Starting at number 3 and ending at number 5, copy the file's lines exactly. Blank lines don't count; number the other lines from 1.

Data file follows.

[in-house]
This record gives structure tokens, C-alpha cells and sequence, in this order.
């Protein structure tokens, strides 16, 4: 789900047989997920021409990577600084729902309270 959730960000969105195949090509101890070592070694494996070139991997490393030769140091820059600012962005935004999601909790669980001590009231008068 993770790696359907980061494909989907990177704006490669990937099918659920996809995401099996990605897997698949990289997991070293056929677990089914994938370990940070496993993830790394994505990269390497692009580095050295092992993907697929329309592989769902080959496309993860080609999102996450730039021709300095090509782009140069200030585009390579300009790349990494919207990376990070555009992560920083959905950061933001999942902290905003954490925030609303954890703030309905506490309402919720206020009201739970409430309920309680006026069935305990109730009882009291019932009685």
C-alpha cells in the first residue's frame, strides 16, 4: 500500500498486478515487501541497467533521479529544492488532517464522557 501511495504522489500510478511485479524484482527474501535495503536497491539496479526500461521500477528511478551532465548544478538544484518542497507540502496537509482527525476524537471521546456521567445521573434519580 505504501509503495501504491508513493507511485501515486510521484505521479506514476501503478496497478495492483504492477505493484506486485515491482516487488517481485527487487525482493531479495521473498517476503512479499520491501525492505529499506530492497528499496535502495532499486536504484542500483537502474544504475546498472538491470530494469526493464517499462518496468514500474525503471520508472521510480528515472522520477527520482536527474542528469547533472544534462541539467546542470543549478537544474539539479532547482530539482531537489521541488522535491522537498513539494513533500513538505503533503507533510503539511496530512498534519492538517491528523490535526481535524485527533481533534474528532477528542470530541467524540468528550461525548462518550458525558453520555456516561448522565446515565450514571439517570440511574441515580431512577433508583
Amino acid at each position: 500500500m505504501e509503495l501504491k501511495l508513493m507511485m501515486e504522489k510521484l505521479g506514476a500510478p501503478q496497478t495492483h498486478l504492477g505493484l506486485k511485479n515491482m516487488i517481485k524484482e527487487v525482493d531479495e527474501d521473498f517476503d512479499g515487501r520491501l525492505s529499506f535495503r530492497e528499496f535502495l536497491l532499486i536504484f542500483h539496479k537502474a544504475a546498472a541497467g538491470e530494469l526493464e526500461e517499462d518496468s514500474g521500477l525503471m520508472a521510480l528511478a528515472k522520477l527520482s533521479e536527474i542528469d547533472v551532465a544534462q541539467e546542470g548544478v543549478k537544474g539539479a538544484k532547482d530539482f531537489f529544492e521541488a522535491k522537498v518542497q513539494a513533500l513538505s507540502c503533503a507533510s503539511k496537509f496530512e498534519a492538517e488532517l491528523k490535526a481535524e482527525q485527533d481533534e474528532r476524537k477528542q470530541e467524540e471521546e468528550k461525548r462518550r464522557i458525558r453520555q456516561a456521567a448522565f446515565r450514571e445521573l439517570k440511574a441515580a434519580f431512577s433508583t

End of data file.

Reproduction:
């Protein structure tokens, strides 16, 4: 789900047989997920021409990577600084729902309270 959730960000969105195949090509101890070592070694494996070139991997490393030769140091820059600012962005935004999601909790669980001590009231008068 993770790696359907980061494909989907990177704006490669990937099918659920996809995401099996990605897997698949990289997991070293056929677990089914994938370990940070496993993830790394994505990269390497692009580095050295092992993907697929329309592989769902080959496309993860080609999102996450730039021709300095090509782009140069200030585009390579300009790349990494919207990376990070555009992560920083959905950061933001999942902290905003954490925030609303954890703030309905506490309402919720206020009201739970409430309920309680006026069935305990109730009882009291019932009685």
C-alpha cells in the first residue's frame, strides 16, 4: 500500500498486478515487501541497467533521479529544492488532517464522557 501511495504522489500510478511485479524484482527474501535495503536497491539496479526500461521500477528511478551532465548544478538544484518542497507540502496537509482527525476524537471521546456521567445521573434519580 505504501509503495501504491508513493507511485501515486510521484505521479506514476501503478496497478495492483504492477505493484506486485515491482516487488517481485527487487525482493531479495521473498517476503512479499520491501525492505529499506530492497528499496535502495532499486536504484542500483537502474544504475546498472538491470530494469526493464517499462518496468514500474525503471520508472521510480528515472522520477527520482536527474542528469547533472544534462541539467546542470543549478537544474539539479532547482530539482531537489521541488522535491522537498513539494513533500513538505503533503507533510503539511496530512498534519492538517491528523490535526481535524485527533481533534474528532477528542470530541467524540468528550461525548462518550458525558453520555456516561448522565446515565450514571439517570440511574441515580431512577433508583
Amino acid at each position: 500500500m505504501e509503495l501504491k501511495l508513493m507511485m501515486e504522489k510521484l505521479g506514476a500510478p501503478q496497478t495492483h498486478l504492477g505493484l506486485k511485479n515491482m516487488i517481485k524484482e527487487v525482493d531479495e527474501d521473498f517476503d512479499g515487501r520491501l525492505s529499506f535495503r530492497e528499496f535502495l536497491l532499486i536504484f542500483h539496479k537502474a544504475a546498472a541497467g538491470e530494469l526493464e526500461e517499462d518496468s514500474g521500477l525503471m520508472a521510480l528511478a528515472k522520477l527520482s533521479e536527474i542528469d547533472v551532465a544534462q541539467e546542470g548544478v543549478k537544474g539539479a538544484k532547482d530539482f531537489f529544492e521541488a522535491k522537498v518542497q513539494a513533500l513538505s507540502c503533503a507533510s503539511k496537509f496530512e498534519a492538517e488532517l491528523k490535526a481535524e482527525q485527533d481533534e474528532r476524537k477528542q470530541e467524540e471521546e468528550k461525548r462518550r464522557i458525558r453520555q456516561a456521567a448522565f446515565r450514571e445521573l439517570k440511574a441515580a434519580f431512577s433508583t